Anthropologists tell us that, although not larger than that of Australopithecus, the brain of the early Homo is “reorganized along more human lines” and because of this development, it has been observed that the evolution of Man by 2.4 million years ago was “proceeding in a direction different from that of Australopithecus” (Haviland, 200:180, 197). Homo habilis continued to scavenge for food using tools made out of stone and bones that were used for cutting carcasses and meat. Other major developments discovered include the use of shelter, manufacture of tools, and marked coordination and teamwork in their foraging and hunting activities. There are indications that shelters, some anthropologists suggest, are used as central or home bases where scavenged meat of dead animals as well as foraged fruits and vegetations were brought together for quick processing and distribution to the members of the hunting band.
The second family to appear under the genus Homo was the Homo erectus, which appeared by 1.8 million years ago and survived until about 400,000 years ago. Its fossil remains have been found at several sites and localities in Africa and Europe in the West to Southeast Asia (Java Man), India, and China (Peking Man) in the East. This time, the new species exhibited a larger brain than any of its ancestors; its cranial capacity and features are comparable to that of modern Man. Inside its brain case are signs of near-modern development, especially in the speech area. Because of this, says Paleoanthropologists Milfred H. Wolpoff et al. (1980), in their work Paleontology (New York: Alfred A. Knopf), “there is every reason to believe that Homo erectus was capable of human vocal language,” a capability which they must have used to the full during hunting expeditions. This time, Homo erectus was known to be definitely a hunter, no longer dependent on the carcasses of dead animals. Most famous among the fossil remains of Homo erectus are the “China” or “Peking Man,” “Java Man,” “African Man,” and the “European Man.” As hunters, they showed great signs to adapt to their environment.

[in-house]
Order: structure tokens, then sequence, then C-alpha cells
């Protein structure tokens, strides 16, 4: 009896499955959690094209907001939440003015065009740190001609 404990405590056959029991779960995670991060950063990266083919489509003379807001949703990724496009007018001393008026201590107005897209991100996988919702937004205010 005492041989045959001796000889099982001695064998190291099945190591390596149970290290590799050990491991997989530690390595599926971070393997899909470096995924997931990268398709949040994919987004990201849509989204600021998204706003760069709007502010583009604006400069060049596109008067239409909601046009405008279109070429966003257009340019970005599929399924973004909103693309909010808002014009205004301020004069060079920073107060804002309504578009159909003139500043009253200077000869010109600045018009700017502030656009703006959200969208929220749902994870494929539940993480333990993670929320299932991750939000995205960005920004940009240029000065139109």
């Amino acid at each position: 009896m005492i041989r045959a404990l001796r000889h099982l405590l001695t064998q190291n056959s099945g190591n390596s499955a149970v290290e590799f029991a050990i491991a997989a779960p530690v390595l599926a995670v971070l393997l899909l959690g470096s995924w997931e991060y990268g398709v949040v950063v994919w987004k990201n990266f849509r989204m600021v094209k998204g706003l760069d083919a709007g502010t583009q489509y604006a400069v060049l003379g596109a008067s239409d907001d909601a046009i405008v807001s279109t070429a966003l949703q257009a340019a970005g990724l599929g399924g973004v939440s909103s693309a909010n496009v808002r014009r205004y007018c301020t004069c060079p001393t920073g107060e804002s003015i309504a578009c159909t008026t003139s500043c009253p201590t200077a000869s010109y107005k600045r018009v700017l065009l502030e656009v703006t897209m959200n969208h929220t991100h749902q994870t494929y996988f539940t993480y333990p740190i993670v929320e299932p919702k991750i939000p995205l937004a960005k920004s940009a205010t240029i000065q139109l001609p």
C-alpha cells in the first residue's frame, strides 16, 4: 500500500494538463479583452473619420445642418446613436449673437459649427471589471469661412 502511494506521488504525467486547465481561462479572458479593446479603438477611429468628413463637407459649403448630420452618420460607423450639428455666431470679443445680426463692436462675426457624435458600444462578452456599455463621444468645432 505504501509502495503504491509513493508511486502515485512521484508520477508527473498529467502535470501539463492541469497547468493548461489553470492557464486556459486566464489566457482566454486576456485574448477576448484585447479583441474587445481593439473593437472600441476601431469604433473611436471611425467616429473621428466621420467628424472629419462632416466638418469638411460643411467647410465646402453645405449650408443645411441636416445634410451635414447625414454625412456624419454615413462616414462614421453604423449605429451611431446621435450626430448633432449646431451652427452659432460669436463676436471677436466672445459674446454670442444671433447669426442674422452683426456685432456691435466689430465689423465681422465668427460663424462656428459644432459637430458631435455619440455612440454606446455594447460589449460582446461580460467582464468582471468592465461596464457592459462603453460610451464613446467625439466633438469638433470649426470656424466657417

These different types of human species were skilled hunters using more sophisticated and diverse stone tool technology for different purposes. They also learned to use fire for cooking, warmth, and even for hunting animals. Hunting expeditions also became better organization and teamwork suggesting that a lot of planning may have been done before the actual game commenced. To all intents and purposes, Homo erectus, maintain Anthropologists Harry Nelson and Robert Jurmain, “should be called human” already (1979:458). Although Homo erectus appeared as early as 1.8 million years ago, their most rapid development was dated during the Middle Pleistocene, a zoologic epoch which spans a period ranging from 700,000 to 125,000 years ago. Culturally, this corresponds to the middle Paleolithic period, circa between 166,000 and 40,000 years ago. With the appearance of Homo erectus, the process of hominization became evidently definite.
Then, a third family of the genus Homo appeared in the evolutionary process very rapidly about 125,000 years ago; this was the Homo sapiens, known to be the descendants of Homo erectus. The first to be known is the early or “archaic” Homo sapiens, the most famous of which are the Neandertals. Their fossils were discovered at various sites in Europe, Africa, Java, and China and showed that they lived through until 40,000 years ago. This time, the brain size shows a clear size that is larger than its predecessors. Appearing during the ice age of the Pleistocene epoch, the Neandertals exhibited great ability to survive in these harsh conditions. Hunting, the use of fire, and shelter continue to show their ability to adapt to external conditions. Archeological evidence shows that the Neandertals already engaged in large hunting games that included bears, mammoths, and rhinoceroses and that deliberate planning, better logistical organization, much improved hunting tools, and the use of communications during large hunting expeditions. Even new hunting strategies, like the use of deep ravines for cliff-fall hunting, began to be discovered among Neandertals. Anthropologist John H. Relethford maintains that Neandertals “may have been capable of symbolic thought, perhaps even holding beliefs in the supernatural” (1997:321). They were said to be the first hominids to bury their dead, where burial rites may have been performed, as evidenced by the presence of tools, food, and flowers in carefully arranged graves. Discovery of objects carved on stones and ivory shows that Neandertals may have designed these engraved objects for purely symbolic purposes (Haviland, 2000:236).